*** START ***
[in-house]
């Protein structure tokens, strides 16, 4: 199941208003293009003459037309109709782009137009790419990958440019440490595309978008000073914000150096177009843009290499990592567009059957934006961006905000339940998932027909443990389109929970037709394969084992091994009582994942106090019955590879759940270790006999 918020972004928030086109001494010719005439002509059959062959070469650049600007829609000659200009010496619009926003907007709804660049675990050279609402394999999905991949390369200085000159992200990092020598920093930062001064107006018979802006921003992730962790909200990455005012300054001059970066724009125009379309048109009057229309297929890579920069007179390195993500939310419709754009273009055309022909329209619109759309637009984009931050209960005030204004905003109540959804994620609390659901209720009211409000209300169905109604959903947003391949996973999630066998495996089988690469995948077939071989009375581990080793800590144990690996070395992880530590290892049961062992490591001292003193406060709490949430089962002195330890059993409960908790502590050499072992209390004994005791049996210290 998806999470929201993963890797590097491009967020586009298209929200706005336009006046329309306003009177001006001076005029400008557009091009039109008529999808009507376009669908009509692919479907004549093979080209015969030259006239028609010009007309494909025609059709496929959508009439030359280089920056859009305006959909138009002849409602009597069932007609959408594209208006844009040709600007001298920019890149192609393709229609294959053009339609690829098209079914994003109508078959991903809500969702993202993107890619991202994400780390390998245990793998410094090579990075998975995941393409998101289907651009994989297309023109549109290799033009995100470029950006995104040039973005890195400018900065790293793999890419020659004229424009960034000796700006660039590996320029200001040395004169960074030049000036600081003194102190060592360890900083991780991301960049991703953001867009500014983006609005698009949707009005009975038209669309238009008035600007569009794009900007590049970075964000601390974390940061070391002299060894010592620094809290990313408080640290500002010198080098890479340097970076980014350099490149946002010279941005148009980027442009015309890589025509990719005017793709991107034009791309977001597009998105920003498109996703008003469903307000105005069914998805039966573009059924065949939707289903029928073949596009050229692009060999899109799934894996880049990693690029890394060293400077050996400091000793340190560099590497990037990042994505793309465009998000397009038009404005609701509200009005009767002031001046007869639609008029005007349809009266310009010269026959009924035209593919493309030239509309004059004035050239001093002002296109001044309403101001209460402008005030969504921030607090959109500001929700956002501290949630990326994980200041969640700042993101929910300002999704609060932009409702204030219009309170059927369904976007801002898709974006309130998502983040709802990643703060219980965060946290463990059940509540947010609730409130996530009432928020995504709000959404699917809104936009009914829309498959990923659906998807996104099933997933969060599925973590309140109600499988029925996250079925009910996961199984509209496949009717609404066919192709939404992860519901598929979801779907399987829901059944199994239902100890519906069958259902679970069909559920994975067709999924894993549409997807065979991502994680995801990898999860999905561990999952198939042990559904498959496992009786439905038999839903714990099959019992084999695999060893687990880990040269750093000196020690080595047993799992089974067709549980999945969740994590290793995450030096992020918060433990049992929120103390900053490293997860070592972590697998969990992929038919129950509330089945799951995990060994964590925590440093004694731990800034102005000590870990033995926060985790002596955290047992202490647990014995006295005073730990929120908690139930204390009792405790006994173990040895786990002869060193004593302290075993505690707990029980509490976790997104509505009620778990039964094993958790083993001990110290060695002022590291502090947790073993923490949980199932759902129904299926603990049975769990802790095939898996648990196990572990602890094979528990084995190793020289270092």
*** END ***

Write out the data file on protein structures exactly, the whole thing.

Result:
[in-house]
């Protein structure tokens, strides 16, 4: 199941208003293009003459037309109709782009137009790419990958440019440490595309978008000073914000150096177009843009290499990592567009059957934006961006905000339940998932027909443990389109929970037709394969084992091994009582994942106090019955590879759940270790006999 918020972004928030086109001494010719005439002509059959062959070469650049600007829609000659200009010496619009926003907007709804660049675990050279609402394999999905991949390369200085000159992200990092020598920093930062001064107006018979802006921003992730962790909200990455005012300054001059970066724009125009379309048109009057229309297929890579920069007179390195993500939310419709754009273009055309022909329209619109759309637009984009931050209960005030204004905003109540959804994620609390659901209720009211409000209300169905109604959903947003391949996973999630066998495996089988690469995948077939071989009375581990080793800590144990690996070395992880530590290892049961062992490591001292003193406060709490949430089962002195330890059993409960908790502590050499072992209390004994005791049996210290 998806999470929201993963890797590097491009967020586009298209929200706005336009006046329309306003009177001006001076005029400008557009091009039109008529999808009507376009669908009509692919479907004549093979080209015969030259006239028609010009007309494909025609059709496929959508009439030359280089920056859009305006959909138009002849409602009597069932007609959408594209208006844009040709600007001298920019890149192609393709229609294959053009339609690829098209079914994003109508078959991903809500969702993202993107890619991202994400780390390998245990793998410094090579990075998975995941393409998101289907651009994989297309023109549109290799033009995100470029950006995104040039973005890195400018900065790293793999890419020659004229424009960034000796700006660039590996320029200001040395004169960074030049000036600081003194102190060592360890900083991780991301960049991703953001867009500014983006609005698009949707009005009975038209669309238009008035600007569009794009900007590049970075964000601390974390940061070391002299060894010592620094809290990313408080640290500002010198080098890479340097970076980014350099490149946002010279941005148009980027442009015309890589025509990719005017793709991107034009791309977001597009998105920003498109996703008003469903307000105005069914998805039966573009059924065949939707289903029928073949596009050229692009060999899109799934894996880049990693690029890394060293400077050996400091000793340190560099590497990037990042994505793309465009998000397009038009404005609701509200009005009767002031001046007869639609008029005007349809009266310009010269026959009924035209593919493309030239509309004059004035050239001093002002296109001044309403101001209460402008005030969504921030607090959109500001929700956002501290949630990326994980200041969640700042993101929910300002999704609060932009409702204030219009309170059927369904976007801002898709974006309130998502983040709802990643703060219980965060946290463990059940509540947010609730409130996530009432928020995504709000959404699917809104936009009914829309498959990923659906998807996104099933997933969060599925973590309140109600499988029925996250079925009910996961199984509209496949009717609404066919192709939404992860519901598929979801779907399987829901059944199994239902100890519906069958259902679970069909559920994975067709999924894993549409997807065979991502994680995801990898999860999905561990999952198939042990559904498959496992009786439905038999839903714990099959019992084999695999060893687990880990040269750093000196020690080595047993799992089974067709549980999945969740994590290793995450030096992020918060433990049992929120103390900053490293997860070592972590697998969990992929038919129950509330089945799951995990060994964590925590440093004694731990800034102005000590870990033995926060985790002596955290047992202490647990014995006295005073730990929120908690139930204390009792405790006994173990040895786990002869060193004593302290075993505690707990029980509490976790997104509505009620778990039964094993958790083993001990110290060695002022590291502090947790073993923490949980199932759902129904299926603990049975769990802790095939898996648990196990572990602890094979528990084995190793020289270092």